Though the start has been bumpy, things have settled into place for the team — they now have over 9,000 products, more than 200 categories, and in excess of 100 entrepreneurs/artisans from 14 states. “We are only limited by our ability to catalogue products quickly enough. With 2,000 customers across the globe, we are confident that over the next 18 months we will be able to grow the customer base to 30,000 people across the globe.”
They have steered clear of the discount route and stayed true to their roots for an organic growth.
Marketing to motherhood
An MBA in human resources from the School of Management, Pondicherry University, 37-year-old Anusha worked as an HR professional till she quit her job and went to work at a spiritual wellness start up a centre in Bengaluru. It was while working there that her entrepreneurial drive was kindled. “I wanted to start something on my own and the drive to Channapatna was the tipping point. With support from my husband and family, I just jumped into peacockcolours.com,” she says.
Anusha looks after customer experience, marketing, and content. With twin daughters and a pet dog at home, she understands the patience and care customers need.
Words cannot describe how challenging it is. Both my daughters and of course, my pet dog, are all demanding and I feel so guilty when I can’t spare them the time I know I should. Also, my work requires me to interact with multiple stakeholders and customers wading through a stream of issues to be resolved and decisions to be taken and before I know it I have put in 12 hours a day. I hope someday, when we have made a difference to the artisans and my daughters are grown up, they will understand what kept me away.
Meanwhile, Monika looks after product curation, design, and finance. There are three other people in the team who look at cataloguing, photography, editing, website management, operations, logistics, and vendor management.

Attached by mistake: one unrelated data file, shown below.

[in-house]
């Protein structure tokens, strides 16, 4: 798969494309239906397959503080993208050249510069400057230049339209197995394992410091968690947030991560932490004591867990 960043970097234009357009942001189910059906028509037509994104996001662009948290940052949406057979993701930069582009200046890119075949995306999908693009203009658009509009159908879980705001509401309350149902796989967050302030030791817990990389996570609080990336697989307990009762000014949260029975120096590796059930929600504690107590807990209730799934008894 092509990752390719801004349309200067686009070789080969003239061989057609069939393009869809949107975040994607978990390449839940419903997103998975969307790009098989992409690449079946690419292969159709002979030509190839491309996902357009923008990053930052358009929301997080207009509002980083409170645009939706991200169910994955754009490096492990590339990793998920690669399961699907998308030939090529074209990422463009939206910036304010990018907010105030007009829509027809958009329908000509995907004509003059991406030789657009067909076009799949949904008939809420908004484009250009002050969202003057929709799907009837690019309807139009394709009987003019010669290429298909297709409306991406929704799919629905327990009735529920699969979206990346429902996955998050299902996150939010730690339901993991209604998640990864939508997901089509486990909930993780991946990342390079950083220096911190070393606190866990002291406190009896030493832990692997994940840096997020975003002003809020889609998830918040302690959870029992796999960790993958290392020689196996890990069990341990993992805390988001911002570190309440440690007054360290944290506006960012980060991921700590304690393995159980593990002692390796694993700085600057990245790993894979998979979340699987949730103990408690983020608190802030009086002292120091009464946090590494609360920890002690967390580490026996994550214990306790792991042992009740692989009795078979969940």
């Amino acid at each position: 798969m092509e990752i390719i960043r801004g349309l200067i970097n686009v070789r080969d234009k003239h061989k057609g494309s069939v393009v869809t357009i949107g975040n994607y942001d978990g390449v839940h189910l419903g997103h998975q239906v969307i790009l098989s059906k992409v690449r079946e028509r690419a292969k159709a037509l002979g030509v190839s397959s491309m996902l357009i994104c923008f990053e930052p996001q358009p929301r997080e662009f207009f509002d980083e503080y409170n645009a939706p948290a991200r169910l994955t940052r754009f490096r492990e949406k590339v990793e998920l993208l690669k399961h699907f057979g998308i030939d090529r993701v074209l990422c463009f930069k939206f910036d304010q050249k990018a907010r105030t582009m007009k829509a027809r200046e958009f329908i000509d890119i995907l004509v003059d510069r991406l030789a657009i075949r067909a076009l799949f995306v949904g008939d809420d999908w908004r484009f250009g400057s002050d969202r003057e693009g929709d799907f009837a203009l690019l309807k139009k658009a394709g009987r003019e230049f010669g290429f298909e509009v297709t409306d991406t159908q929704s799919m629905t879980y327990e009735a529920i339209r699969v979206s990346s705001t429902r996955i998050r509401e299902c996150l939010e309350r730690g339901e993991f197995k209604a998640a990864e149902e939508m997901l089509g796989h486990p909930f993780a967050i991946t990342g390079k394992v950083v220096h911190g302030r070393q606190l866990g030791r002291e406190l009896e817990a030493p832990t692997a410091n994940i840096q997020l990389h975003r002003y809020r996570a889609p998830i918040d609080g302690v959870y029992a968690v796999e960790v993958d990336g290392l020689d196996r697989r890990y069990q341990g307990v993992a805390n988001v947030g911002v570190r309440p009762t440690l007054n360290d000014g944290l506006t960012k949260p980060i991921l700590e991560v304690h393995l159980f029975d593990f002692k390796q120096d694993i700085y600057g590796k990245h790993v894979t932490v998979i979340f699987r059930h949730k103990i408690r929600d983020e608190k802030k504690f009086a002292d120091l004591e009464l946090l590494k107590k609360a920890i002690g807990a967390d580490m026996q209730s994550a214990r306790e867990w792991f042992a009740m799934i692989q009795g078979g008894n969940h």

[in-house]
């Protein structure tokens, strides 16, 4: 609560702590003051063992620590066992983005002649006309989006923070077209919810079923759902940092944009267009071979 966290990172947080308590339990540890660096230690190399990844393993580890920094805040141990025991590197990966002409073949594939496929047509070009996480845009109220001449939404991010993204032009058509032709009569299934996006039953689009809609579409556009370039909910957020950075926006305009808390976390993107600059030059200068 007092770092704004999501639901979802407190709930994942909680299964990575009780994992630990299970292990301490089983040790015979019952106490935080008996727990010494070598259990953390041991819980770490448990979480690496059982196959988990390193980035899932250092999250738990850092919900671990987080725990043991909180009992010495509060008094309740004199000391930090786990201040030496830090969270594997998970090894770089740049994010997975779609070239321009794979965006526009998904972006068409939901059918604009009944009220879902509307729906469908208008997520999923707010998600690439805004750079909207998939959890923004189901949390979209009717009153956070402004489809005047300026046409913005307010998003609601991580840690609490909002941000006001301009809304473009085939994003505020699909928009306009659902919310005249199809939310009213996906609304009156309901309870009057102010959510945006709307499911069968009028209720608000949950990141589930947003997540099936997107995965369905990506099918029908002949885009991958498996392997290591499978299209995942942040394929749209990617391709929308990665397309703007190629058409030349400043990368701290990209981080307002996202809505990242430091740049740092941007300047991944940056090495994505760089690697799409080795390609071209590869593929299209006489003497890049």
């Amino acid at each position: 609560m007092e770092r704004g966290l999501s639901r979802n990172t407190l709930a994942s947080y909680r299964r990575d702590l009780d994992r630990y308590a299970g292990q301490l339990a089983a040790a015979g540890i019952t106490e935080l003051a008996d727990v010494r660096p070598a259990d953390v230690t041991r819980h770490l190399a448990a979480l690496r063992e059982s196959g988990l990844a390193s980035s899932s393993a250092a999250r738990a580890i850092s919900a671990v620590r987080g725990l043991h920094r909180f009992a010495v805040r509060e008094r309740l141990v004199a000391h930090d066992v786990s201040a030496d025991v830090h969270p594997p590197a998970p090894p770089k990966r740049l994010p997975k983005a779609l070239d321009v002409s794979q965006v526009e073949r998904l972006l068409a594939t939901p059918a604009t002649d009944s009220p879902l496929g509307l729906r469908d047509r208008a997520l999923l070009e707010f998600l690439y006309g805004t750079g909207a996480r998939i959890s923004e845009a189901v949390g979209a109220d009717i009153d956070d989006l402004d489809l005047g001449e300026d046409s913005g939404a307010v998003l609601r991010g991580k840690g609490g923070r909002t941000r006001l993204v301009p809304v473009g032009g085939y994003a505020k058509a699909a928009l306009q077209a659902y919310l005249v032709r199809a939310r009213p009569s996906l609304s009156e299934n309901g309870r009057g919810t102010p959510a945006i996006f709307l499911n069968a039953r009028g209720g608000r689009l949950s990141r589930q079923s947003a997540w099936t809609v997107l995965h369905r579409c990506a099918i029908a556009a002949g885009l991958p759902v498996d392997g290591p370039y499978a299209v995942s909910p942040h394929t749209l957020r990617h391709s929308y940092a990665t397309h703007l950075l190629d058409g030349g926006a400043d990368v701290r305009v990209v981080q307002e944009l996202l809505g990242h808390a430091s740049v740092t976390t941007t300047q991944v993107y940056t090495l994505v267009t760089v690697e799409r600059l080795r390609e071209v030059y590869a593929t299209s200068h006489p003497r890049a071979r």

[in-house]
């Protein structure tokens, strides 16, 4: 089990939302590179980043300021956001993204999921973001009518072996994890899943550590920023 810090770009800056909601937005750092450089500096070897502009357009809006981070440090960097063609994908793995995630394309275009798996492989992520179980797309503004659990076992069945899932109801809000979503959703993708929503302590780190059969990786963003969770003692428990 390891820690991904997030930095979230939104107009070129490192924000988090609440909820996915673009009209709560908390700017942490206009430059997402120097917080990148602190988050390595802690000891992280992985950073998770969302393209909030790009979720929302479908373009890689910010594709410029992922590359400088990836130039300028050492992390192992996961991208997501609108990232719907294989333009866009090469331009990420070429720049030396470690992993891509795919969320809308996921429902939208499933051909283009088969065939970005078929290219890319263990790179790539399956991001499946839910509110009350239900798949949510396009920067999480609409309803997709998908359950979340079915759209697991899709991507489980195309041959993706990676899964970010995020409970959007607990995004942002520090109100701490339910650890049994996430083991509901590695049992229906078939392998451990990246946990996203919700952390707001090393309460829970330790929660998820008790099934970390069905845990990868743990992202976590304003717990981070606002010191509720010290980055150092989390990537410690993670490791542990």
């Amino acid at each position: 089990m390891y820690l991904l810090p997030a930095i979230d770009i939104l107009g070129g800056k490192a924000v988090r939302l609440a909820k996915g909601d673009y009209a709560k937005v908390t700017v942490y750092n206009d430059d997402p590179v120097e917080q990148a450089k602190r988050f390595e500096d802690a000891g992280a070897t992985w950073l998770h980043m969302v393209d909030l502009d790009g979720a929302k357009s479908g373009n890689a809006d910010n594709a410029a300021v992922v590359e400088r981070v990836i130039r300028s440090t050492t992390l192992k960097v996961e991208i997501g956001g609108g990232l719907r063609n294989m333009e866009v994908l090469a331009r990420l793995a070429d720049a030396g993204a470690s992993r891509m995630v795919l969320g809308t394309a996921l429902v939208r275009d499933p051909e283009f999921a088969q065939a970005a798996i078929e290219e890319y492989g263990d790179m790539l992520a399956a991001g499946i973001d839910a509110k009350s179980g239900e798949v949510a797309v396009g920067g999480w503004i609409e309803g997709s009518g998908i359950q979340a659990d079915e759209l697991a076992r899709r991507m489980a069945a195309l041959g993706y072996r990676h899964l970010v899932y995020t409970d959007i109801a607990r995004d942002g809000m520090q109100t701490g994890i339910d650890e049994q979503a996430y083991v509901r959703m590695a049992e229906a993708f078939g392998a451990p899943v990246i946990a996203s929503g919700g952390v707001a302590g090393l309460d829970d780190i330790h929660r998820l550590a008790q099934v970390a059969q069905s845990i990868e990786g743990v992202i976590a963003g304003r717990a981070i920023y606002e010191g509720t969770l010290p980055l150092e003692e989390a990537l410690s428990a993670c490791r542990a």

A strong and skilled team of five manages the show. According to Anusha a lean team with the required skill set helps them manage things efficiently. “After the false start, we realised quickly enough that as a team, we didn’t have enough expertise to handle the necessary functions internally and on paper, acquiring a team with all the skills looked expensive. The only way out would be if the team evolved to become multi-skilled so we can deliver most of the work internally,” shares Anusha.
Since deliveries are an integral part of their business, they work with multiple logistics companies. They have API integrations with logistics providers built into their portal whereby the entire logistics process is a one-click effort. They have signed up for an export licence to facilitate international business and work with multiple logistics companies and freight forwarders (FedEx, DHL, India Post, etc.)
Tenacity and focus are the key
With all the challenges Anusha and her team have faced, tenacity and focus have held them in good stead.
Another mantra they have stuck by is, “Every customer counts but not at the cost of losing money.” Anusha says, “Most of our over 2,000 customers love us for how and what we do rather than expect us to be the cheapest in the market.”
While the focus in the coming months is on increasing the customer base and number of products, their long-term aspiration is to create the world’s largest virtual artisan village that can produce and propagate craft. Anusha says, “We have made a first firm step towards it by building connects with craft associations (1,500-plus artisans) that work with the tribal and rural populace who we will start on boarding this year and scale to over 50,000 artisans in five years.”
And as they attain the goals they have set for themselves, the one lesson they have learnt is that women from all walks of life in India are highly entrepreneurial and waiting for the opportunity to spread their wings, as is made clear by the fact that over 75 percent of their vendors are women, with only growth on the horizon.
More power to women artisans and entrepreneurs!